Everyone agrees it is tough to find quality people. We certainly want to keep the great people we have on staff. However, we are sometimes faced with the
challenge of hiring or retaining people who just cannot work from our current office locations. There can be a number of reasons. We may be aware of
a prospective employee who does not live in the same town. A current employee may have to move away. When employees spend most of their time at client
sites, commuting to offices in large metropolitan areas during times they are not with clients may not make sense. If we require these employees to
commute, we will find ourselves placing more want ads in the classifieds.
With vast improvements in technology, working from a virtual office has received a lot of publicity. The concept implies that you can gain staff for some jobs from just about anywhere. They simply work from home.
Of course nothing is ever simple.
About a year ago, we had to make a decision. A five-year employee was moving due to a spouse’s transfer. The employee wanted to continue working for us, and we wanted her to continue utilizing the skills she had obtained for our benefit. As she spent most of her time on the phone, we chose to let her telecommute 500 miles from our office. The following are some of the issues we had to work through.
A telecommuter can do anything that any employee can do from the office, except face-to-face meetings. At first, this may seem to be an issue, but let’s break it down.
- Project meetings can be done by phone. I was recently involved in a project that involved more than 20 people in three different states, which lasted four months. Every meeting was conducted via telephone. This meeting style required a strong project manager — someone who knew how to assign tasks and hold people accountable.
- Client meetings can be scheduled. One of our requirements was for the employee to come to the office at least once per month. This monthly visit allows the employee to meet with local clients when necessary. If the client can not wait for this visit, then the employee teams with someone in the office. The remote employee is included in the meeting by telephone while the local employee is the face for the firm.
- On-site projects can be an obstacle. Our firm is regional, and our clients usually want the employee with the best skills for their situations. Often a Tulsa employee may travel to Houston, or a Houston employee may travel to Little Rock. When this is presented correctly, the client will pay for the travel costs to get the best solution. If the client base is localized, the employee may be restricted on the type of projects they may participate or the firm may have to pay the travel costs. Although there are obstacles, the goal is to transfer employee expertise for our clients’ benefit. The goal should not be to focus on the vehicle of delivery, but on making the correct matches between expertise and need.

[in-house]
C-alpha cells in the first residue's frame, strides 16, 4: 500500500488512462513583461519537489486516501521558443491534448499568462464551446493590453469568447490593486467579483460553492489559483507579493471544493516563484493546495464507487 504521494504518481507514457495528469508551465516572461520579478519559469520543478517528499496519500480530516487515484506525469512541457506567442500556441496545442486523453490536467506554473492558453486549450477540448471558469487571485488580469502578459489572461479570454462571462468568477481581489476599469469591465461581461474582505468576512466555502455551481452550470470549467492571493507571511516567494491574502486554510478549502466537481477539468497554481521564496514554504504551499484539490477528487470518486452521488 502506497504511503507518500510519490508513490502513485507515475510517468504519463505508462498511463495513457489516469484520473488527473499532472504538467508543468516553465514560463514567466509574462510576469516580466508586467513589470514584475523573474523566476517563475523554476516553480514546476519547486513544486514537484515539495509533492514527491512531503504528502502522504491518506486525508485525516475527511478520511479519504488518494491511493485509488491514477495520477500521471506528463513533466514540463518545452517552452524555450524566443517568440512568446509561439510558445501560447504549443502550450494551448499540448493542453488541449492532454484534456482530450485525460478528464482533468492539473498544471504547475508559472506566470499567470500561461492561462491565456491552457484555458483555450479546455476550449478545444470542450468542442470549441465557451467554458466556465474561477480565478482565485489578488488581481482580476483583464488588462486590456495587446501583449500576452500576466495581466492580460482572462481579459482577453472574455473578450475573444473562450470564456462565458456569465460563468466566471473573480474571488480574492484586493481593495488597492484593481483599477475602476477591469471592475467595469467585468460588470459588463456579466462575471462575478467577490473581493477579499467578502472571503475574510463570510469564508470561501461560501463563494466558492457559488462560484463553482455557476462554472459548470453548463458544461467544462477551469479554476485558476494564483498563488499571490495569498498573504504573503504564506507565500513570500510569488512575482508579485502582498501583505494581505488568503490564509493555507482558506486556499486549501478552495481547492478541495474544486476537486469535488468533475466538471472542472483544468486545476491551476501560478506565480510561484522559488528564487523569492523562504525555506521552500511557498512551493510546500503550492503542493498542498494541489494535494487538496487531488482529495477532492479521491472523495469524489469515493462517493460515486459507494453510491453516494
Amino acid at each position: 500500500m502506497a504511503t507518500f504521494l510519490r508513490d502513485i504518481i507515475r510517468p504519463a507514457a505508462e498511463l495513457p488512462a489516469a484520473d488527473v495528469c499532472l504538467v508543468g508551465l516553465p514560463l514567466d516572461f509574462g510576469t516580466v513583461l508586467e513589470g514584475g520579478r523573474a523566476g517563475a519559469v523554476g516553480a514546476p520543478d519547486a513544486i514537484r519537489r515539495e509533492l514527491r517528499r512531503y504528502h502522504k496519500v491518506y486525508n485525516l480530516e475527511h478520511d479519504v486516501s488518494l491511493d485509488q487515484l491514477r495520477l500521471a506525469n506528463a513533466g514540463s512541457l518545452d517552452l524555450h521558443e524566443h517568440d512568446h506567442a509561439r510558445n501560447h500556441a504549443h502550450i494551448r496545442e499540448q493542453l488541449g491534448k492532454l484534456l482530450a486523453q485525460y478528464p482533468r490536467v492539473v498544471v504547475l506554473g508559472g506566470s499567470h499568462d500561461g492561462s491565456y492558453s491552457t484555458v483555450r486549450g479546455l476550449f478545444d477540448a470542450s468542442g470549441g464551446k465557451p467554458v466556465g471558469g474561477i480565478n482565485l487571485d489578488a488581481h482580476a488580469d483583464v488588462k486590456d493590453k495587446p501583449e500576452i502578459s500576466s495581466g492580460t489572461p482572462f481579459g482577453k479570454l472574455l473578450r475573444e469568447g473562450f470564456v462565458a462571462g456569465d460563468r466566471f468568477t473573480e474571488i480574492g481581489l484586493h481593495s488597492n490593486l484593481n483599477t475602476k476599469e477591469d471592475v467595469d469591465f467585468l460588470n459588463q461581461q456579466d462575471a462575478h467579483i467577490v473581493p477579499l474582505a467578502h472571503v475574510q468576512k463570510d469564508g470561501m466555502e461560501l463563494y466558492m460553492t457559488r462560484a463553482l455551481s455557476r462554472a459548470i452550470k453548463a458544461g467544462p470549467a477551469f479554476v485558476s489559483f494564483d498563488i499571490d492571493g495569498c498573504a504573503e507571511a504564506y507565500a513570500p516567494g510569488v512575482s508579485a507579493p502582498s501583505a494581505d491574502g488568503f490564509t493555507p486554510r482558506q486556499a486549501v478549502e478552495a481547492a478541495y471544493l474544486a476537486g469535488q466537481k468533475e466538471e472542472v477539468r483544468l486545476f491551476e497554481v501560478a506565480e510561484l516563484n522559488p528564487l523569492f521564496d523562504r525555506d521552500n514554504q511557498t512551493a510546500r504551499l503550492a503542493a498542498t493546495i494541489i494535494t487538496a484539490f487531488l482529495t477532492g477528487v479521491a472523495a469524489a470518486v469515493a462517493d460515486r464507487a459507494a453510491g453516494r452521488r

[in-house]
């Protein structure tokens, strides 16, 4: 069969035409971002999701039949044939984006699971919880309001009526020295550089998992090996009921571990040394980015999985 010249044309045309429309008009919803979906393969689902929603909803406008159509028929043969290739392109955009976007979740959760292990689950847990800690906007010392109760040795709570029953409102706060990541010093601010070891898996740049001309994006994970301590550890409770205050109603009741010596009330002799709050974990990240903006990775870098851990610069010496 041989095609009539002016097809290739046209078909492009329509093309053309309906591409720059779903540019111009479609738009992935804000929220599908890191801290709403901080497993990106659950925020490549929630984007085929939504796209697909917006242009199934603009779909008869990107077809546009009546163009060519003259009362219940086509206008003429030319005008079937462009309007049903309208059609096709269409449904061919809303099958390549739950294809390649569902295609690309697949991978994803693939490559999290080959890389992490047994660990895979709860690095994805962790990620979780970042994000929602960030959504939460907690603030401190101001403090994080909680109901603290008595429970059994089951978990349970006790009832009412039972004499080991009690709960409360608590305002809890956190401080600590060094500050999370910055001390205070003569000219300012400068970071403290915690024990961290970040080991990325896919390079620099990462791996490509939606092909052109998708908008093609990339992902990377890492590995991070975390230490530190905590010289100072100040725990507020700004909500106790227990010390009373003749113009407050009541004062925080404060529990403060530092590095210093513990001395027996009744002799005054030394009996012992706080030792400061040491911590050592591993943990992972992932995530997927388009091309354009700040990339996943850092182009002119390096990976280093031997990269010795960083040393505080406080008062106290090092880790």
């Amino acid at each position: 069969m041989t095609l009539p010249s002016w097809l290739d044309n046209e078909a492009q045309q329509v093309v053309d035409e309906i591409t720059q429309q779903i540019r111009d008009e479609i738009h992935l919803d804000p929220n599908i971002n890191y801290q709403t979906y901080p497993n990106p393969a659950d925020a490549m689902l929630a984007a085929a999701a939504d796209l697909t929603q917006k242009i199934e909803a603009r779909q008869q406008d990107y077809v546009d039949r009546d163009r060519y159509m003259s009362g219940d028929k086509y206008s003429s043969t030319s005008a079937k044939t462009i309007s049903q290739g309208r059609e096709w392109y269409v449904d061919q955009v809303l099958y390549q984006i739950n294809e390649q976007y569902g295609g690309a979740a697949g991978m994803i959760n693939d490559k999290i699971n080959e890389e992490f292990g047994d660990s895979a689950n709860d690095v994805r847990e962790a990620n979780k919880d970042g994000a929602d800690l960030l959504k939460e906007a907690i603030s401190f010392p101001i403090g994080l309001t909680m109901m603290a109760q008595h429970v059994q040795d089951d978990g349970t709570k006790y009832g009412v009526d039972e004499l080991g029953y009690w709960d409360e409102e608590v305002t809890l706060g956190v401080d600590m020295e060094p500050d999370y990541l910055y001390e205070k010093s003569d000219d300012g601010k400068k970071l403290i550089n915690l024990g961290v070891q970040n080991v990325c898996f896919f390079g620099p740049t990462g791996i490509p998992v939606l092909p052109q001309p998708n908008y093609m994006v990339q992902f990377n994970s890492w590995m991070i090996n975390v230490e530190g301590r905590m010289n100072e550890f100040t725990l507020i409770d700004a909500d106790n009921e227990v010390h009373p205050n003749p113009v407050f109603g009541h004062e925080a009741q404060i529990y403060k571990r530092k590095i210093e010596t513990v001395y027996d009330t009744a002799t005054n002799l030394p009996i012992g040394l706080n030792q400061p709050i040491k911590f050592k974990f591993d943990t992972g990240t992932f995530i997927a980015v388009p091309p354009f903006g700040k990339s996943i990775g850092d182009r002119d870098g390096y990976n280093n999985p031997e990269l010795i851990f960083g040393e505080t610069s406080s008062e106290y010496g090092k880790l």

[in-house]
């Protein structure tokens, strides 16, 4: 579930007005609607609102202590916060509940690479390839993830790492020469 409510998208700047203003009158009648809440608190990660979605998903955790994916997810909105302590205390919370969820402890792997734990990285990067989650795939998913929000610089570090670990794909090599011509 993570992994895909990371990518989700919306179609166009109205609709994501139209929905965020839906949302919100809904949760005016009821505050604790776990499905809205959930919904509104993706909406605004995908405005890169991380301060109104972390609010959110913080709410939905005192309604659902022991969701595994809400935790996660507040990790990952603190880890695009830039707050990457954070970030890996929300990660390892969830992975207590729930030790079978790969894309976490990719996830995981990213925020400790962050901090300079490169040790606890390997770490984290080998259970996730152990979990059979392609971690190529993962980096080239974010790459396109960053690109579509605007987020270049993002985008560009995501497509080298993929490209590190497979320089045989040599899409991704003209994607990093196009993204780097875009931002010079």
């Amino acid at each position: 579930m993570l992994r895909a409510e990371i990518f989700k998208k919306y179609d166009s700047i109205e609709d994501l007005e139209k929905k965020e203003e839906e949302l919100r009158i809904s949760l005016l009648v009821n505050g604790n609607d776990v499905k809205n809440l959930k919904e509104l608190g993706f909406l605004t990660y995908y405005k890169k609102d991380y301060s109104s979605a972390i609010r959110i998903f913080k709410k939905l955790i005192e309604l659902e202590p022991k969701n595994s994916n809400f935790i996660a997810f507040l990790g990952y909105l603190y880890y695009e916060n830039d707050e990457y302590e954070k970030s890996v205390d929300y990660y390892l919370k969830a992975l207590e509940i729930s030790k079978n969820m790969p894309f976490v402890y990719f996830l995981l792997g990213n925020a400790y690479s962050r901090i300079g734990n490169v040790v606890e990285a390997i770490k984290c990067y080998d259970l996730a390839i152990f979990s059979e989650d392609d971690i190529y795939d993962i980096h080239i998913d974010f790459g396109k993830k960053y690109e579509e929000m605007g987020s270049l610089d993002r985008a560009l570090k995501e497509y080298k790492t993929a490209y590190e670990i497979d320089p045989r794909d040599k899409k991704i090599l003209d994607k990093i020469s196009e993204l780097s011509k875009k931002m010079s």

Required Equipment and Systems
In order for employees to be productive, they must have the correct tools for the job. Office technology today makes this possible.
On-site equipment is fairly standard. A laptop provides the computing power for routine tasks. The all-in-one breed of printers not only helps with output, but also with communications. One unit that includes printer, scanner, fax and copier helps limit the desktop real estate needed for the home office. Make sure the employee keeps files on the office server. This keeps important information available to the rest of the organization. In addition, backups can be maintained in the normal course of business. A cell phone can handle most phone needs.
Hardware is only one aspect. The employee will also need access to the systems used in the office. Accounting, client relationship management and tax preparation are just a few of the systems our employees need to accomplish their jobs. Even broadband Internet connections don’t provide the speed necessary for the employee to be productive. Adequate access also requires a virtual private network (VPN) connection, which encrypts data over the Internet. Once the connection is made from the home to the office, adequate speed for computing is achieved through a server (try Citrix Server or Terminal Server), which handles the processing and sends screen refreshes to the employee’s system. This remote processing allows employees to work like they are at the office.